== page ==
Race Report: The Pittsburgh Half

Ohhhh man. This race. This race.

I have such a checkered history with the Pittsburgh half marathon. In 2011, The Lady and I registered for it as our 2nd ever half marathon, but a week out from the race, my foot / ankle started hurting for no particular reason (I was having a lot of foot issues back then) and I dropped out to be on the safe side. In 2012, I made it to the starting line healthy after setting a crazy PR the month before of 1:43, and went out the gate so fast that I crashed and burned at Birmingham and finished just over 1:50, much to my chagrin (though to be fair, it got pretty hot). In 2013, I was having an amazing training run leading up to the Pittsburgh half, until my IT band quit about two weeks out. So I sat out yet again.

Not this time, I told myself. Birmingham wasn’t going to get away from me, not this time.

Birmingham Bridge: BEATEN.
Birmingham Bridge: BEATEN.

I didn’t go into Race Day feeling overly optimistic. As I mentioned in my previous post, I couldn’t nail down my A-goal of sub-1:40 at Just A Short Run, and I was feeling quite a bit more explosive than I felt this past week. After the monster month that was April, I just wasn’t feeling quite as strong or physically fresh. I felt good, but not amazing. Still: the Burgh 10K was, in a word, incredible: the lack of intense competition made my mind settle to the point where I was having the time of my life, and it felt easy. I wanted to see if, in lieu of a PR, I could recapture that feeling of just zipping along without a care in the world.

In more practical terms, the game plan was to stick like glue to the 3:20 marathon pace group and hold on for as long as I could. The Lady and her friend Kim were also going by the same plan, so it would be a rare race where I got to run with my better half. That was also a nice motivator.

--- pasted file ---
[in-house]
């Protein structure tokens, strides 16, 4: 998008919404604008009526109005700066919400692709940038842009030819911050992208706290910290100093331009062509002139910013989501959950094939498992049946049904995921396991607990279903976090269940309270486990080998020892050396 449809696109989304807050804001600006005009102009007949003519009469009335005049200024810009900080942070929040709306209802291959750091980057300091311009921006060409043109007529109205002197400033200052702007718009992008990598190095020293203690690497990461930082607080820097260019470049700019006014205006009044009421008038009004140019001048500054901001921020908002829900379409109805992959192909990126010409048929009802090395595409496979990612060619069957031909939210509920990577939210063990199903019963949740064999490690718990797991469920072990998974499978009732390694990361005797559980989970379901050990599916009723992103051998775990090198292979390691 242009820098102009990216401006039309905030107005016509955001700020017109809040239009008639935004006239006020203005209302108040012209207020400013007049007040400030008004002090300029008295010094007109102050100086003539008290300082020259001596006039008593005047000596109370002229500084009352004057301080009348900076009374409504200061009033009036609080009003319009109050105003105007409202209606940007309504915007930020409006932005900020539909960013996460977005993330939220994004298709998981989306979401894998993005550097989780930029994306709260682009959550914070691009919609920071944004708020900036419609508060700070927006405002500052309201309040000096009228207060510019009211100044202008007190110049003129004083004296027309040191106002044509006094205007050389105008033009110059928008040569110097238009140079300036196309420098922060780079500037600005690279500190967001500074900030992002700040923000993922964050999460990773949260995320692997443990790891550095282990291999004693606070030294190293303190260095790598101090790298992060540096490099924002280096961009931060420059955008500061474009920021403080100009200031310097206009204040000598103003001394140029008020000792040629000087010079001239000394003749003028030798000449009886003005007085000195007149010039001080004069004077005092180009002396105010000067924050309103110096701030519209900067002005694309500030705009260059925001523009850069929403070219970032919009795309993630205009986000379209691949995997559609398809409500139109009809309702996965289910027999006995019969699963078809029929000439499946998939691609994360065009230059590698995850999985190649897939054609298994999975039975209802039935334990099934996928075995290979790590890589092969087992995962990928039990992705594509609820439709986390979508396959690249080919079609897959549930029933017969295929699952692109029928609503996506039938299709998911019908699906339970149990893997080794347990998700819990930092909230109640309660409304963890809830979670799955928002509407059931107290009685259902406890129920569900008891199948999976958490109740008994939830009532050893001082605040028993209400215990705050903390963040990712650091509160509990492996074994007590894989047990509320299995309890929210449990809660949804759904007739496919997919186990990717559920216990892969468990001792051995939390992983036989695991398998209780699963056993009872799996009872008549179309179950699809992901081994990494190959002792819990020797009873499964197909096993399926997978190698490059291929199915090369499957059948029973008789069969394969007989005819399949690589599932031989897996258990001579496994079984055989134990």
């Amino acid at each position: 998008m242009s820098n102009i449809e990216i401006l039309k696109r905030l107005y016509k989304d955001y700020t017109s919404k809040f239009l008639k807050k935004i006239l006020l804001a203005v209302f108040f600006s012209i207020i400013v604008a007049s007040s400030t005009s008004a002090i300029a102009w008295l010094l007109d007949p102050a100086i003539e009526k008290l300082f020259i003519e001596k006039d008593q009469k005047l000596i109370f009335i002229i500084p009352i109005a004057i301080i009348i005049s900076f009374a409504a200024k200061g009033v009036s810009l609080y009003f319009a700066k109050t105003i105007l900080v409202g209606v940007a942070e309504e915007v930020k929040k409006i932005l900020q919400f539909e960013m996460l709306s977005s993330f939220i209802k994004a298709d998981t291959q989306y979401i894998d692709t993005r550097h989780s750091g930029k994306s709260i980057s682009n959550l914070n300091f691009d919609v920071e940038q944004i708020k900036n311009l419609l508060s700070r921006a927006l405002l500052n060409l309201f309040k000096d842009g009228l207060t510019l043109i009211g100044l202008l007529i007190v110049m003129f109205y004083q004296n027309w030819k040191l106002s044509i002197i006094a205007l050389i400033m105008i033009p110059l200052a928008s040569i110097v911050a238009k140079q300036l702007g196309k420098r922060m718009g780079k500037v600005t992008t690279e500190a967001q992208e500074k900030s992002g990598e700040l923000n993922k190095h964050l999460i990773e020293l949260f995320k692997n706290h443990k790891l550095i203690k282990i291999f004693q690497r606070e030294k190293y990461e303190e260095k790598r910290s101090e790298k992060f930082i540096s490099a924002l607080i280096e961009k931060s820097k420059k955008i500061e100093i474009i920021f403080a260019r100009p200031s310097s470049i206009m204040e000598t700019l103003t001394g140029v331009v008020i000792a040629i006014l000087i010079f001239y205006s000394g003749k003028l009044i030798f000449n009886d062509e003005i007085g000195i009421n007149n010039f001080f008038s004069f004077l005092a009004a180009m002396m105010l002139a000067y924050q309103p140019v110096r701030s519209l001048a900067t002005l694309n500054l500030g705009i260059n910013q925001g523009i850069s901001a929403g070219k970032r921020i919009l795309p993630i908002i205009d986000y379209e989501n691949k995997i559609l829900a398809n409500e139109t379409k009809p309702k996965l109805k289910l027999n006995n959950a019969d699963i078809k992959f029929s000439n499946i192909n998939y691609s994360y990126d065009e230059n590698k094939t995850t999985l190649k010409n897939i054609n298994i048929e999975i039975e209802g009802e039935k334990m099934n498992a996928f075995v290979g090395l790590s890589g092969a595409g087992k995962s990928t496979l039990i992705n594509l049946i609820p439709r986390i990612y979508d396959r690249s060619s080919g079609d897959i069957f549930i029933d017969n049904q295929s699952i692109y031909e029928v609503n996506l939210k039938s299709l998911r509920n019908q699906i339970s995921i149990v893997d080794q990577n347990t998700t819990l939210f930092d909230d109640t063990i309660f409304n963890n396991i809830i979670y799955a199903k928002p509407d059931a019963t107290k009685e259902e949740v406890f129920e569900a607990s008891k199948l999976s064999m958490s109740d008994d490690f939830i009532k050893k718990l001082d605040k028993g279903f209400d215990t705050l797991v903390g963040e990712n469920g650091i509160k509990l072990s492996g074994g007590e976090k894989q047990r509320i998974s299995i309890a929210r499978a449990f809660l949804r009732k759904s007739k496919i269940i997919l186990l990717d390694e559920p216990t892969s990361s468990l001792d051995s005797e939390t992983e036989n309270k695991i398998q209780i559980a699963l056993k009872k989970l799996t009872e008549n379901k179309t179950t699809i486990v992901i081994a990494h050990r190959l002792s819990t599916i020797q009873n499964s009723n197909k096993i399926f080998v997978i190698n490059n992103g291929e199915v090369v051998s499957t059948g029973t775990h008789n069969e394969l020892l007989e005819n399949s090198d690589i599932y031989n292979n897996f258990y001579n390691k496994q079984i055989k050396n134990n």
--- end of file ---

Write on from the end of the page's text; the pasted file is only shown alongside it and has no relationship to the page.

4am race morning came pretty effing early.

Motley crew.
Motley crew.

Our apartment served as a staging area for quite a running group. Liz and Carol were from Toledo, OH: the former is a talented triathlete aiming for a BQ, and the latter was running her first-ever full marathon. Danielle, one of The Lady’s regular running buddies, was also going for a BQ. The rest of us–The Lady, our former Ragnar teammate Devin, and myself–were all running the half.

In case you were wondering, I registered for this race shortly after seeing "Anchorman" for the first time.
In case you were wondering, I registered for this race shortly after seeing “Anchorman” for the first time.

We arrived downtown in plenty of time, getting to the start line by 6 when we needed to be in our corrals by 6:45. We had some time to sit around and relax (read: hit the porta-johns) before wishing each other good luck before heading to our respective starting points. The Lady, after having nailed a qualifying time at Just A Short Run, was a seeded runner, but lined up in Corral A with me (which seemed to be a combination of both seeded and Corral A runners? as in, there didn’t seem to be a difference, other than the word “SEEDED” on some folks’ bibs in the same spot where others had “CORRAL A”).

Yadda yadda thanks for coming, yadda yadda ready set go, AND WE WERE OFF.

Half-marathon route. [Mostly] unchanged from the last couple of years.
Half-marathon route. [Mostly] unchanged from the last couple of years.
The Lady, her running buddy Kim (who we’d met up with in the corral), and I stuck with the 3:20 marathon pace group. The two would split off from each other around mile 10.5, or just before Birmingham Bridge. We figured if we could hang on that long, we’d have a decent shot at 1:40 half. And if not, oh well: we’d still have one another.

The miles started ticking off. Mile 1 actually felt pretty good. Mile 2…eh. Mile 3…oh geez, this is going to end badly.

7:48, 7:42, 7:36

We were only 3 miles in and my quads felt like they were just about to burst into flames. This was bad. This was very, very bad. It was Philly all over again. I was going to crash and burn. I’d have to walk like 5 miles. I’d probably run a 3-hour half marathon. Oh God, it’s going to be even worse than 2012. This is terrible. This is awful. This is–

Then I turned on my music. This was my first song:

I’d been experimenting the past couple of weeks with holding off on my music until I’m already a few miles in. It gives my muscles a chance to warm up without the added adrenaline of my awesome running playlists. Then, when the miles are starting to drag, I can play my ace in the hole to give myself a bit of a boost.